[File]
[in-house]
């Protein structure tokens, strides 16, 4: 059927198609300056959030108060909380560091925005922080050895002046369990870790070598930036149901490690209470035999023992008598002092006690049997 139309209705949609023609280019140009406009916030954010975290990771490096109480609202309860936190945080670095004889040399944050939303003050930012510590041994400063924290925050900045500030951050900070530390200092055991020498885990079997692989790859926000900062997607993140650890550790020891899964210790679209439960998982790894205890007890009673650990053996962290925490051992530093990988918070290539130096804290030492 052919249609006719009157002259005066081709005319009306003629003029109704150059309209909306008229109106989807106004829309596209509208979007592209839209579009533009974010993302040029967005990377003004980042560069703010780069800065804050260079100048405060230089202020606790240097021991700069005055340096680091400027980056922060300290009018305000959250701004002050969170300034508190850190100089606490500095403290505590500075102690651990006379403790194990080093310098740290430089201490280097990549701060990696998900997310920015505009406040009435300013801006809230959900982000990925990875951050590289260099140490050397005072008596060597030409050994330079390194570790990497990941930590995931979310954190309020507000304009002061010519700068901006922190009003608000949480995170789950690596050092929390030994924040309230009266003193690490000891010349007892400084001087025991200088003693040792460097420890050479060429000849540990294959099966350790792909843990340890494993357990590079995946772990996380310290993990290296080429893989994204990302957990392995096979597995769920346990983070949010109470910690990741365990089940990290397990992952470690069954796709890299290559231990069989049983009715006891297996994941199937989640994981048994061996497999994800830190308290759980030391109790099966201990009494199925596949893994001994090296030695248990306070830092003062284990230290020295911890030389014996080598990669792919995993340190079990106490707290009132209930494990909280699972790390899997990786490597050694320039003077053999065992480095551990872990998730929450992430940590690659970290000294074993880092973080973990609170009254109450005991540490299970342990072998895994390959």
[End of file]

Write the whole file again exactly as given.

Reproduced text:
[in-house]
């Protein structure tokens, strides 16, 4: 059927198609300056959030108060909380560091925005922080050895002046369990870790070598930036149901490690209470035999023992008598002092006690049997 139309209705949609023609280019140009406009916030954010975290990771490096109480609202309860936190945080670095004889040399944050939303003050930012510590041994400063924290925050900045500030951050900070530390200092055991020498885990079997692989790859926000900062997607993140650890550790020891899964210790679209439960998982790894205890007890009673650990053996962290925490051992530093990988918070290539130096804290030492 052919249609006719009157002259005066081709005319009306003629003029109704150059309209909306008229109106989807106004829309596209509208979007592209839209579009533009974010993302040029967005990377003004980042560069703010780069800065804050260079100048405060230089202020606790240097021991700069005055340096680091400027980056922060300290009018305000959250701004002050969170300034508190850190100089606490500095403290505590500075102690651990006379403790194990080093310098740290430089201490280097990549701060990696998900997310920015505009406040009435300013801006809230959900982000990925990875951050590289260099140490050397005072008596060597030409050994330079390194570790990497990941930590995931979310954190309020507000304009002061010519700068901006922190009003608000949480995170789950690596050092929390030994924040309230009266003193690490000891010349007892400084001087025991200088003693040792460097420890050479060429000849540990294959099966350790792909843990340890494993357990590079995946772990996380310290993990290296080429893989994204990302957990392995096979597995769920346990983070949010109470910690990741365990089940990290397990992952470690069954796709890299290559231990069989049983009715006891297996994941199937989640994981048994061996497999994800830190308290759980030391109790099966201990009494199925596949893994001994090296030695248990306070830092003062284990230290020295911890030389014996080598990669792919995993340190079990106490707290009132209930494990909280699972790390899997990786490597050694320039003077053999065992480095551990872990998730929450992430940590690659970290000294074993880092973080973990609170009254109450005991540490299970342990072998895994390959």